Category: apple music streaming

Apple Music and Why Taylor Swift is Your New Best Friend

By NationWide Source - Estimated reading time: 3 minutes

If you are an independent musician, this weekend Taylor Swift became your new best friend. Whether you like her music or not,  you should be thanking T-Swift.

Here’s some background info:

This month Apple announced the launch of Apple Music. You can read more about the launch here.

Apple’s streaming service will require a paid subscription (no freemium like Spotify) after a 90-day free trial. About a week after the announcement was made, a contract leaked that stated that Apple Music was not going to compensate rights owners during the three month free trial.

This put the entire industry on edge, and for good reason. Three months with no revenue is never something a business owner wants to hear.

While the music industry was trying to decide what to do with Apple’s decision, Taylor Swift stepped in.

She famously pulled all her music from Spotify last year, stating that she was not okay with people listening to her music for free. And she took the same position with Apple.

Swift announced that her newest album, 1989, would not be available on Apple Music during the free trial period. In her open letter to Apple she said “We don’t ask you for free iPhones. Please don’t ask us to provide you with our music for no compensation.”

Swift also declared that this was not a selfish move. She says “This is not about me. Thankfully I am on my fifth album and can support myself, my band, crew, and entire management team by playing live shows.” She goes on to say that she is speaking up for the artists, songwriters, and producers who rely on this income to make ends meet. Swift asked Apple to change their policy, stating that the tech giant has enough money to pay musicians during the free trial, even if the fans aren’t paying.

Luckily for musicians everywhere, Apple listened.

Senior executive for Apple, Eddy Cue, announced over Twitter that Apple heard Taylor and independent musicians, and they will change their policy so that rights holders will be compensated during the free trial.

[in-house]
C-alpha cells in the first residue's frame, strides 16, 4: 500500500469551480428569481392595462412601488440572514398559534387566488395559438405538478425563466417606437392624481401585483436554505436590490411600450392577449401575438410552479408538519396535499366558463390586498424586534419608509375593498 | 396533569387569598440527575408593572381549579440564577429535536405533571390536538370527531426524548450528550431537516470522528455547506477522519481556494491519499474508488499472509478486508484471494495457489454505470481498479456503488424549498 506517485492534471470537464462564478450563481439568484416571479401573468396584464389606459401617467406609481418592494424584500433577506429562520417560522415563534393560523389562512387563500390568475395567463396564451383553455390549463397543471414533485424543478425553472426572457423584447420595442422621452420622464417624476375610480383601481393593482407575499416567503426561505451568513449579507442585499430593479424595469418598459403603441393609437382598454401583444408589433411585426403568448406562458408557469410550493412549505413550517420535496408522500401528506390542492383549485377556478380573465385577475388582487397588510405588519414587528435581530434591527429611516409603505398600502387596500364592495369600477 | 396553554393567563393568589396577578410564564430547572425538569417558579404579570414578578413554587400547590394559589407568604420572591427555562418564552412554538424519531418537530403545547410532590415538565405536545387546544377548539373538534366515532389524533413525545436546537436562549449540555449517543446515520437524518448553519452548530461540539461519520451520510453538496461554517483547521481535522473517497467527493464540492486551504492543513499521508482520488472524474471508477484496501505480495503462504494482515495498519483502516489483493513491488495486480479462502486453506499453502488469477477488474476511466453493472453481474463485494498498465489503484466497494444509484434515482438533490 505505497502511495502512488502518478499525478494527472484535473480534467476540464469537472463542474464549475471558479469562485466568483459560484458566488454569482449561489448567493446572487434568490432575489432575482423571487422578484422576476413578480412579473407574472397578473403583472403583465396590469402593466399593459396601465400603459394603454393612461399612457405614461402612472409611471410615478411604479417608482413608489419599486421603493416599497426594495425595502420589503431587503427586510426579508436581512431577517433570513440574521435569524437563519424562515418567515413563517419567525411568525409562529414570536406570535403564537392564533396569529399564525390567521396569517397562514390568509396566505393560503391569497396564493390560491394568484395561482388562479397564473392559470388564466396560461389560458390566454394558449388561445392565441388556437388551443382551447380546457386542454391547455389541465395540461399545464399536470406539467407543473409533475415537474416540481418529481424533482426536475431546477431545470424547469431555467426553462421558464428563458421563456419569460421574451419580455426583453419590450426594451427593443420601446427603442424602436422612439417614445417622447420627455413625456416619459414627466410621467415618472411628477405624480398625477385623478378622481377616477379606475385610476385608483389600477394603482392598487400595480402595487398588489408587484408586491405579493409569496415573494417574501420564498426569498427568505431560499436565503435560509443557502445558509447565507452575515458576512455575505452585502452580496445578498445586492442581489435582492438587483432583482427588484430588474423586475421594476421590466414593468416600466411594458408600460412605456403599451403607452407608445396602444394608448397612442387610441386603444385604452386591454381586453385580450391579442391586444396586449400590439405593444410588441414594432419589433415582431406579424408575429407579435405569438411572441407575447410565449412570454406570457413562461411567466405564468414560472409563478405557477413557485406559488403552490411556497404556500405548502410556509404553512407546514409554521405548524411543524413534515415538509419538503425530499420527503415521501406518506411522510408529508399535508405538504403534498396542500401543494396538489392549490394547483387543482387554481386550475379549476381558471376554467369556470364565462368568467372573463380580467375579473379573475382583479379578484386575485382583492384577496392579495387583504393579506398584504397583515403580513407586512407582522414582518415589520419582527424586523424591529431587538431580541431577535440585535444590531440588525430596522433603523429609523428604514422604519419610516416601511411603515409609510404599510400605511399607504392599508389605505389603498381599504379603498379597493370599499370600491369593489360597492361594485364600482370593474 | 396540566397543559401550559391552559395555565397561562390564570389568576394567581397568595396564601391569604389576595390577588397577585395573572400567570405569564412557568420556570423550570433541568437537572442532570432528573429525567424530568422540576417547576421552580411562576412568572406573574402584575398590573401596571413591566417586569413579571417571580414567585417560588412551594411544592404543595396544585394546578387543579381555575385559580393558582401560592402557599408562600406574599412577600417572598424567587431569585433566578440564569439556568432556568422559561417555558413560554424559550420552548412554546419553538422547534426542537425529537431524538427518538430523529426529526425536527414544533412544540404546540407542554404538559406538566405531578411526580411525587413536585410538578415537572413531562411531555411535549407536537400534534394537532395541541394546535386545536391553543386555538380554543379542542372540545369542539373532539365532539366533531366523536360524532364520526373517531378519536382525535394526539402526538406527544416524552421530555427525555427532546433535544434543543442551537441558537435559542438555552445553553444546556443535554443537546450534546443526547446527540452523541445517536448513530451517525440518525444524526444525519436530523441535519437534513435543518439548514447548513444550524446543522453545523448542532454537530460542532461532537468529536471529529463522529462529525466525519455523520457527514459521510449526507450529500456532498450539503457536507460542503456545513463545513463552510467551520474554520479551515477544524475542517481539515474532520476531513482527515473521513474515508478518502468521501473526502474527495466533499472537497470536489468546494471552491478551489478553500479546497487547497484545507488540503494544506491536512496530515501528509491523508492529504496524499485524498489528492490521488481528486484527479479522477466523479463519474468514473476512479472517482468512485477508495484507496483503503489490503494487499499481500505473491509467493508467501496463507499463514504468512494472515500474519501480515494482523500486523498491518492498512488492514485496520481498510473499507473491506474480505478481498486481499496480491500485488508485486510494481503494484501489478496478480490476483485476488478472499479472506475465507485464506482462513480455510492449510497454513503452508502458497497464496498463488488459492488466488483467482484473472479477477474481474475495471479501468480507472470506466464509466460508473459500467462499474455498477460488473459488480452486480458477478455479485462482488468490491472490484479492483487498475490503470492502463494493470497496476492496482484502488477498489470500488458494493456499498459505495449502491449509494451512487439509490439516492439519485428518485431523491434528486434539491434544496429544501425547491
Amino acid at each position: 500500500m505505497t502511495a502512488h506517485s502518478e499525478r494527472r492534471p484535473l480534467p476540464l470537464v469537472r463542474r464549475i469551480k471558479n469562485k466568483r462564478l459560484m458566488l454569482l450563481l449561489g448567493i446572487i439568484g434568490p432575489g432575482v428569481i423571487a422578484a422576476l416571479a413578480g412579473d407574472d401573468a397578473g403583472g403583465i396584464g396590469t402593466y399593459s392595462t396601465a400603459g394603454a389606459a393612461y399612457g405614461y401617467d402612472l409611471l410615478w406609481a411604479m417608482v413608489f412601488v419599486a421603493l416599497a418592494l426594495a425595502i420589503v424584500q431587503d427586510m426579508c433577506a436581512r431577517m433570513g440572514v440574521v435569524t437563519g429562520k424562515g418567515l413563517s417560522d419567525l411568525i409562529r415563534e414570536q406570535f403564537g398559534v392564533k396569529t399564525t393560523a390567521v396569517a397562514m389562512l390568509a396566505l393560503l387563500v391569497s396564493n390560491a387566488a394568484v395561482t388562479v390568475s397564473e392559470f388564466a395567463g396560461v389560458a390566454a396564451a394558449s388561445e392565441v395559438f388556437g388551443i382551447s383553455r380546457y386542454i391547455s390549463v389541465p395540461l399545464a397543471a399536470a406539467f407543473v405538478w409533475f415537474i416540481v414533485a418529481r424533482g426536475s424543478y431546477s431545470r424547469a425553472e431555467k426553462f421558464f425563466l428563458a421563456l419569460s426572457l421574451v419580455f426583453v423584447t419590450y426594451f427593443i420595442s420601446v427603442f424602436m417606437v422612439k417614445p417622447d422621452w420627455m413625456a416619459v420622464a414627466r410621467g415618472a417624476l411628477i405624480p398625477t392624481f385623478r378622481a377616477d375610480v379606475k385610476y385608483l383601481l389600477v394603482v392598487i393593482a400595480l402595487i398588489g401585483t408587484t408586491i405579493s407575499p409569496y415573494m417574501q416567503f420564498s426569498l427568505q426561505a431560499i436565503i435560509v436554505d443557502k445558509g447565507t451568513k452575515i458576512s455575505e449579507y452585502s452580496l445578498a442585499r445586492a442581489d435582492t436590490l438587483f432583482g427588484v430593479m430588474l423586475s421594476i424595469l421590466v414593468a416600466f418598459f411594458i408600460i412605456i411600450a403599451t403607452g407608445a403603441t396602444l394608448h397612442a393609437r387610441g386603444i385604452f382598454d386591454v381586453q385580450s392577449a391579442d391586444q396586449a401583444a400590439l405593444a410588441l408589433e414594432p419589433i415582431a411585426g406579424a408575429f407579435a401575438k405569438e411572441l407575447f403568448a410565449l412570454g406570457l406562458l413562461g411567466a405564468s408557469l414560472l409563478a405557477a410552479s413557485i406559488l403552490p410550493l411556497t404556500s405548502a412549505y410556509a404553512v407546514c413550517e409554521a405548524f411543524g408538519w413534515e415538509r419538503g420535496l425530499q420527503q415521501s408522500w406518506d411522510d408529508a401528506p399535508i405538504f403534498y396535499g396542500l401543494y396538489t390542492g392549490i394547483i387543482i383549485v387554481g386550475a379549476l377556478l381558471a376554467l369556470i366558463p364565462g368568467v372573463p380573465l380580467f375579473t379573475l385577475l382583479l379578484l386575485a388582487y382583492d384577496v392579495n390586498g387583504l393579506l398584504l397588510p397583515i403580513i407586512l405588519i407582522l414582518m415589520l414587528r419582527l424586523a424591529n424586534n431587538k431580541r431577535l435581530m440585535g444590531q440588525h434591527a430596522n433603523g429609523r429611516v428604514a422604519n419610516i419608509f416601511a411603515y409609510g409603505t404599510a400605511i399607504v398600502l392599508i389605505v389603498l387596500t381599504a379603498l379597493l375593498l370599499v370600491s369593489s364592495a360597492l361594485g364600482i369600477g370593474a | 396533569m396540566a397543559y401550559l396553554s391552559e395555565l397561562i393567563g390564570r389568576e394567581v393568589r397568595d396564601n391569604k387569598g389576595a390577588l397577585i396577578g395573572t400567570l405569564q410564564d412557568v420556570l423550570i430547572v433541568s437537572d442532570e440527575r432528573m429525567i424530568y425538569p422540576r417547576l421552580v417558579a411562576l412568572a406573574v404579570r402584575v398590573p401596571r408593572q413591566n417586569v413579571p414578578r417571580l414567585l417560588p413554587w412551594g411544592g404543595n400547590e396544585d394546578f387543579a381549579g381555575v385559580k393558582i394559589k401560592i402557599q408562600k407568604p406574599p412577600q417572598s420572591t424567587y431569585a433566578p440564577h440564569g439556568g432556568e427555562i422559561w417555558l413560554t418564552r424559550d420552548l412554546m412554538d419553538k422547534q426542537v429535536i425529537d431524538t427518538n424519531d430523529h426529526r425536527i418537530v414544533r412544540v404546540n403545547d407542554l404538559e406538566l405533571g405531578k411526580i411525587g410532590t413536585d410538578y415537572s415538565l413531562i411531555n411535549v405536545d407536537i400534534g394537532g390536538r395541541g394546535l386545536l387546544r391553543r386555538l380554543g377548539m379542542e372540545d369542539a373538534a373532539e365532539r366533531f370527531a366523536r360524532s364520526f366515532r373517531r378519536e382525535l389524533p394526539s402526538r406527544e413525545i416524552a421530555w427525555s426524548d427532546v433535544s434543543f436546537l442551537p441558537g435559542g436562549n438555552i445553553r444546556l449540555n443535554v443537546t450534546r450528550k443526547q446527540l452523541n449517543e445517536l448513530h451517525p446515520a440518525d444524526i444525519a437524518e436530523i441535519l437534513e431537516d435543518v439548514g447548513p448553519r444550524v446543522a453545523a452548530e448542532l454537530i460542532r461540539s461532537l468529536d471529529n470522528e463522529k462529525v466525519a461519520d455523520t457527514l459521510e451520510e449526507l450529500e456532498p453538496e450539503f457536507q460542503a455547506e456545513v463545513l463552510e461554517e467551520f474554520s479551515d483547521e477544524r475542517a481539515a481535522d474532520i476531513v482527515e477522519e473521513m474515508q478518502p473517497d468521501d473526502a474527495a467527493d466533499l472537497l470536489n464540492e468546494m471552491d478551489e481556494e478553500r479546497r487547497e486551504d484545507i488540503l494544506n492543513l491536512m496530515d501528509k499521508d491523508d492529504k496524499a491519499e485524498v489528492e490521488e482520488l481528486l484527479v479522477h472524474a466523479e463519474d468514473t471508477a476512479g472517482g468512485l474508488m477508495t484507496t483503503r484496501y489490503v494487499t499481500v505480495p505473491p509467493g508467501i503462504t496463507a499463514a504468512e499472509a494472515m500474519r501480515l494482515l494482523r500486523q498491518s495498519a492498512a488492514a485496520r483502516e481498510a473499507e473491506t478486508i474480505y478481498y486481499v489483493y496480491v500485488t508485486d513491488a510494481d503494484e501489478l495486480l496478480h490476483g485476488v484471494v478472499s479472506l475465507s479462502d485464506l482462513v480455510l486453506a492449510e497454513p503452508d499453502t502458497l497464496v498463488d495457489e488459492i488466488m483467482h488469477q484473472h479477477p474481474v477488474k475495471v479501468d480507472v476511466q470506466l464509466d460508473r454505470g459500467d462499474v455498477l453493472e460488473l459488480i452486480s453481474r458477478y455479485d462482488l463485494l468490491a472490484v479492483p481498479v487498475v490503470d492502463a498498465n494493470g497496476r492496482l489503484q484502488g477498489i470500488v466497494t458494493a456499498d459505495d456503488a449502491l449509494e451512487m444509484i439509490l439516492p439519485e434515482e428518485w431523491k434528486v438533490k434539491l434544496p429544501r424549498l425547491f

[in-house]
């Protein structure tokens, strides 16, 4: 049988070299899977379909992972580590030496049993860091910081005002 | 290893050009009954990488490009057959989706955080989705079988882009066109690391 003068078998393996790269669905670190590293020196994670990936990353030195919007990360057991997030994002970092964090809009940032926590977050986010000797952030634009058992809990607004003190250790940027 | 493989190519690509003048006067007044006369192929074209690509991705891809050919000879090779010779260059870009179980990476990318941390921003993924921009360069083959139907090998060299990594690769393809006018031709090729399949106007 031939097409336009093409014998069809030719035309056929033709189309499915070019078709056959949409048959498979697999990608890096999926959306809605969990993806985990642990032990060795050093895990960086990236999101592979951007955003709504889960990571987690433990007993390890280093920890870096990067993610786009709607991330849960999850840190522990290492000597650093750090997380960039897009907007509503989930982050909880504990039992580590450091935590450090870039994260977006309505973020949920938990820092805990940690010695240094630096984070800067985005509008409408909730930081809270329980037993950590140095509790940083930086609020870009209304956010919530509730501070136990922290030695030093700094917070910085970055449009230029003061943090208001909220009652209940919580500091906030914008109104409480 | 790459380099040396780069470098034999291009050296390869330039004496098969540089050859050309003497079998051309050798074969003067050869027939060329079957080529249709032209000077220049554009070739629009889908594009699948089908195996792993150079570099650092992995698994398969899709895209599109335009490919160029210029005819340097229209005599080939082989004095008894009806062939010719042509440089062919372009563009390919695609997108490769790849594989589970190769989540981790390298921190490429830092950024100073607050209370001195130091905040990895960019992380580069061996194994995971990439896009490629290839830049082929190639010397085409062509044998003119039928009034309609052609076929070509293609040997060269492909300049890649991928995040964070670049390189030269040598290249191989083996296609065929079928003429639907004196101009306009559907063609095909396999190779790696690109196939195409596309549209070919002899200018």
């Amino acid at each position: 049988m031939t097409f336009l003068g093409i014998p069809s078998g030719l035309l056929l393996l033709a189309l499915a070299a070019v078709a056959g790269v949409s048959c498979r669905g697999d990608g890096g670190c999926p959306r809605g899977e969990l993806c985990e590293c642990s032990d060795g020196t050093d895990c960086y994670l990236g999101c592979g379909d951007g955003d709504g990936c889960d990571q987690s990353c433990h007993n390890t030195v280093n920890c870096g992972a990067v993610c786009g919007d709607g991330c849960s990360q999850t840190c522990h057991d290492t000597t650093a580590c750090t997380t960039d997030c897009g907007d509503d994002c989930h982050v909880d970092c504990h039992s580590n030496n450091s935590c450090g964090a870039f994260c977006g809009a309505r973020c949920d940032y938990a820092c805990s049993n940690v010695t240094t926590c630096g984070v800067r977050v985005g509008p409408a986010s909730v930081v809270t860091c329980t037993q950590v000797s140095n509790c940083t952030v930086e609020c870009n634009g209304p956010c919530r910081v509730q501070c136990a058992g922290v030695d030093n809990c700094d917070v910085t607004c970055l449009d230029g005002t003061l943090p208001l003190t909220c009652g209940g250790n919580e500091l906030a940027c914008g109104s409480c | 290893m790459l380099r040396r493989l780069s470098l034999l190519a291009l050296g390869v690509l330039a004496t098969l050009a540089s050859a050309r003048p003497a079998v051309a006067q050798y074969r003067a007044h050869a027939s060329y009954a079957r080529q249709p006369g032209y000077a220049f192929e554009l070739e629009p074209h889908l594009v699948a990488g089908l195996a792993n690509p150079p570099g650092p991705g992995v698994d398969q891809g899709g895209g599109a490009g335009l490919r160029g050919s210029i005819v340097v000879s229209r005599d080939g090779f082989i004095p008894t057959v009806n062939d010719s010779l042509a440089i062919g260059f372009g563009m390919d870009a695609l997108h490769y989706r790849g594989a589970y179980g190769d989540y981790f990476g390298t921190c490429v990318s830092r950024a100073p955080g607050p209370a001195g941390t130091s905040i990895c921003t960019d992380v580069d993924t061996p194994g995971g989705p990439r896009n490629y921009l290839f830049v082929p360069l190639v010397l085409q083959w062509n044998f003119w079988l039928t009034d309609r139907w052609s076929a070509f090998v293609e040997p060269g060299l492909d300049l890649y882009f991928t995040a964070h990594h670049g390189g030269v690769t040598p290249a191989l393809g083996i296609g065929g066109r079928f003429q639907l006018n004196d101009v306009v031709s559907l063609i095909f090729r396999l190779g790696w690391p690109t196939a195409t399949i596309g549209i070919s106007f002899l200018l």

This is a big victory for musicians and creators everywhere. And we have Taylor Swift to thank for that. She was the catalyst behind changing Apple’s mind.

Why Does This Matter to Independent Musicians?

Something independent musicians lack is organization. That’s the nature of being independent. We don’t report to anyone, there is no standard network we all belong to. This is a great thing because it means that musicians are free to create whatever they want, with no fear of being told what to do by a label or other third party.

But this lack of organization is devastating when it comes to effecting major change in the industry. As individuals, we have no real way to influence government policy, and no power to affect decisions that are made by big businesses.

But today, we found a voice. Taylor Swift has the fan base, the fame, the influence, and the sales record to make Apple take notice. And Taylor seems to genuinely care about the future of the music industry for everyone, not just major artists and labels.

While we can’t expect Taylor to fix everything, she just accomplished a great thing for the music industry as a whole. And independent musicians should be thanking her.

We should also be having conversations about sustainable streaming on a regular basis. People are getting used to the idea of paying a subscription for music, and as we look forward to a sustainable income model for musicians, we can use that to our advantage. Things may not look so great right now. But we are in the beginning of a whole new music industry, and good decisions— like Apple’s decision to pay artists—are helping us move in the right direction.




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Apple Music Streaming: What It Means for the Independent Artist

By NationWide Source - Estimated reading time: 5 minutes

Yesterday, Apple unveiled its new music streaming service. While Apple’s release of iTunes revolutionized how the world buys music, they have been slow to enter the world of streaming.

The announcement came with all the bells and whistles that normally accompany Apple’s tech releases… but, for independent musicians, the announcement likely raises more questions than it answers.

The Basics

For the new service, Apple will charge $9.99 per month for streaming and radio services. Alternatively, users can choose a family plan (for up to six people) for $14.99 a month. Apple Music streaming will offer curated playlists, radio stations, complete integration with iTunes, and a new artist-to-fan social feature called Connect.

What Will It Pay?

Noticeably absent from all information offered by Apple is the amount that Apple Music will pay artists.